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Maxflyer
30th Aug 2005, 10:36
Can anyone tell me what the difference is between these two groups? Is one more extreme than the other?

Thanks

Unwell_Raptor
30th Aug 2005, 10:40
That question is as unanswerable as the one about the Catholics and the Protestants in Ulster.

It all depends, dunnit?

bear11
30th Aug 2005, 11:15
From http://hnn.us/articles/934.html:


What Is the Difference Between Sunni and Shiite Muslims--and Why Does It Matter?
By HNN Staff
The Islam religion was founded by Mohammed in the seventh century. In 622 he founded the first Islamic state, a theocracy in Medina, a city in western Saudi Arabia located north of Mecca. There are two branches of the religion he founded.

The Sunni branch believes that the first four caliphs--Mohammed's successors--rightfully took his place as the leaders of Muslims. They recognize the heirs of the four caliphs as legitimate religious leaders. These heirs ruled continuously in the Arab world until the break-up of the Ottoman Empire following the end of the First World War.

Shiites, in contrast, believe that only the heirs of the fourth caliph, Ali, are the legitimate successors of Mohammed. In 931 the Twelfth Imam disappeared. This was a seminal event in the history of Shiite Muslims. According to R. Scott Appleby, a professor of history at the University of Notre Dame, "Shiite Muslims, who are concentrated in Iran, Iraq, and Lebanon, [believe they] had suffered the loss of divinely guided political leadership" at the time of the Imam's disappearance. Not "until the ascendancy of Ayatollah Ruhollah Khomeini in 1978" did they believe that they had once again begun to live under the authority of a legitimate religious figure.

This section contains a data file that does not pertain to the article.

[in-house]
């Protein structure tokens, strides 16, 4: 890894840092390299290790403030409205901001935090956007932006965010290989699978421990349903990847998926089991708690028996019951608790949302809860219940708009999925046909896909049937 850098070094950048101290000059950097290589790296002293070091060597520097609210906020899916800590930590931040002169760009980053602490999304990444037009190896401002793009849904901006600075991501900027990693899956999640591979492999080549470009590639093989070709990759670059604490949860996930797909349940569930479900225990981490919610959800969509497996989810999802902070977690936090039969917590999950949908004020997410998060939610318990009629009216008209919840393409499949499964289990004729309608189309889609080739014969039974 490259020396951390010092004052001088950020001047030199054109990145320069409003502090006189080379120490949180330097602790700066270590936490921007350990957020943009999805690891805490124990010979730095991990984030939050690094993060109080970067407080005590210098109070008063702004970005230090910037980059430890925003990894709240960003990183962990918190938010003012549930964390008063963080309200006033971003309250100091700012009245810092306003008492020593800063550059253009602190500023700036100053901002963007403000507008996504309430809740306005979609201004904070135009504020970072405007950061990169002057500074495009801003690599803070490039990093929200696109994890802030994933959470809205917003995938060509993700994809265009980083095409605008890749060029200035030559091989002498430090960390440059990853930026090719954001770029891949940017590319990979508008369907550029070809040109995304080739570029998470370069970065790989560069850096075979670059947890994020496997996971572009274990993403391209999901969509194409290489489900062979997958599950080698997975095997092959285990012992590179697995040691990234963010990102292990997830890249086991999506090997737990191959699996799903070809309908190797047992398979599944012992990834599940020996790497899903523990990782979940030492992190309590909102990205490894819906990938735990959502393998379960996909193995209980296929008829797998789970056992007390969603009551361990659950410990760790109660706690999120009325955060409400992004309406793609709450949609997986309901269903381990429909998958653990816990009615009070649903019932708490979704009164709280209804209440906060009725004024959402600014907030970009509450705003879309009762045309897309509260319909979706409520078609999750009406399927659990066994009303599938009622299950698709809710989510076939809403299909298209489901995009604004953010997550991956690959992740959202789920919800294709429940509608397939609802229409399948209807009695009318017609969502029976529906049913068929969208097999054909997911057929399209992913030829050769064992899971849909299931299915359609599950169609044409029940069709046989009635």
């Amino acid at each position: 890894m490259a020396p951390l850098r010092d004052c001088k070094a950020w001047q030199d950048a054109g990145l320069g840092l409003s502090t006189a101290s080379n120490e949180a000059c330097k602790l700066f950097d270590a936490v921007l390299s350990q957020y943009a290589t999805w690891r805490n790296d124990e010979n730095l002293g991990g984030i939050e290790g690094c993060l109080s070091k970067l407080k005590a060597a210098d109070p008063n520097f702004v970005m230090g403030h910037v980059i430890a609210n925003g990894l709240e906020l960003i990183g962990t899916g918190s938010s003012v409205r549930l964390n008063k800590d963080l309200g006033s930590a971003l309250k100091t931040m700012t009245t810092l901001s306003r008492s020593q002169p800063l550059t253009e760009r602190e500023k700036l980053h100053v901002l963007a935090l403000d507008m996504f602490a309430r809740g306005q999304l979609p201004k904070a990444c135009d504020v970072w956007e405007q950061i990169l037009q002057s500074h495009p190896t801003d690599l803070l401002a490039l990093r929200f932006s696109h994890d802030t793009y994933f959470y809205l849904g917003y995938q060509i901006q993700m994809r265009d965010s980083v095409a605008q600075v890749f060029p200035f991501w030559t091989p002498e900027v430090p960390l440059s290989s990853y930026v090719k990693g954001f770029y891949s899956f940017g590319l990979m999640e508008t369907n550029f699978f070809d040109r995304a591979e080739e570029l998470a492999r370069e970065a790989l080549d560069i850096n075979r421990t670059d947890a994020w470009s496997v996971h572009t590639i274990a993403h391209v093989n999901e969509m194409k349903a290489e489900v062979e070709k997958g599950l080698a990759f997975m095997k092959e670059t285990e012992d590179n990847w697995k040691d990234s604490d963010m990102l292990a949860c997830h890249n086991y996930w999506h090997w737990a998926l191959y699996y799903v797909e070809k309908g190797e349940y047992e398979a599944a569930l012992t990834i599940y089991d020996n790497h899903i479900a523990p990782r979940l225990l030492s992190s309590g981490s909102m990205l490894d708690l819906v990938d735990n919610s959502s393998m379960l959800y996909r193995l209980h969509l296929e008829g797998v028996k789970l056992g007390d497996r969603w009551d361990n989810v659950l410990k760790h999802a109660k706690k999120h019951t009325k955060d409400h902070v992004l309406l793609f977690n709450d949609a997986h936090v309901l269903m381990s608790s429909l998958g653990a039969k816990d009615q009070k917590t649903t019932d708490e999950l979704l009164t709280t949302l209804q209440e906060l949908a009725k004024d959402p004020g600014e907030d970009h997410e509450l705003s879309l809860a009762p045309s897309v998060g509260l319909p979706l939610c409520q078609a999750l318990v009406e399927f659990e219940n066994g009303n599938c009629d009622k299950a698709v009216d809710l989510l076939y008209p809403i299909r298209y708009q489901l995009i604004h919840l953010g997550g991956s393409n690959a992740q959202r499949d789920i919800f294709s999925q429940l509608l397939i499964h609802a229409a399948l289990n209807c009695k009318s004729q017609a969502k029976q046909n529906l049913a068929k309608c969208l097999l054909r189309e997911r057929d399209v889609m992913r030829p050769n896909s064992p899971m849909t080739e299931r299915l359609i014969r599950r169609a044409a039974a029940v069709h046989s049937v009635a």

In a special 9-11 edition of the Journal of American History, Appleby explained that the Shiite outlook is far different from the Sunni's, a difference that is highly significant:


... for Sunni Muslims, approximately 90 percent of the Muslim world, the loss of the caliphate after World War I was devastating in light of the hitherto continuous historic presence of the caliph, the guardian of Islamic law and the Islamic state. Sunni fundamentalist leaders thereafter emerged in nations such as Egypt and India, where contact with Western political structures provided them with a model awkwardly to imitate ... as they struggled after 1924 to provide a viable alternative to the caliphate.
In 1928, four years after the abolishment of the caliphate, the Egyptian schoolteacher Hasan al-Banna founded the first Islamic fundamentalist movement in the Sunni world, the Muslim Brotherhood (al-Ikhwan al-Muslimun). Al-Banna was appalled by "the wave of atheism and lewdness [that] engulfed Egypt" following World War I. The victorious Europeans had "imported their half-naked women into these regions, together with their liquors, their theatres, their dance halls, their amusements, their stories, their newspapers, their novels, their whims, their silly games, and their vices." Suddenly the very heart of the Islamic world was penetrated by European "schools and scientific and cultural institutes" that "cast doubt and heresy into the souls of its sons and taught them how to demean themselves, disparage their religion and their fatherland, divest themselves of their traditions and beliefs, and to regard as sacred anything Western."14 Most distressing to al-Banna and his followers was what they saw as the rapid moral decline of the religious establishment, including the leading sheikhs, or religious scholars, at Al-Azhar, the grand mosque and center of Islamic learning in Cairo. The clerical leaders had become compromised and corrupted by their alliance with the indigenous ruling elites who had succeeded the European colonial masters.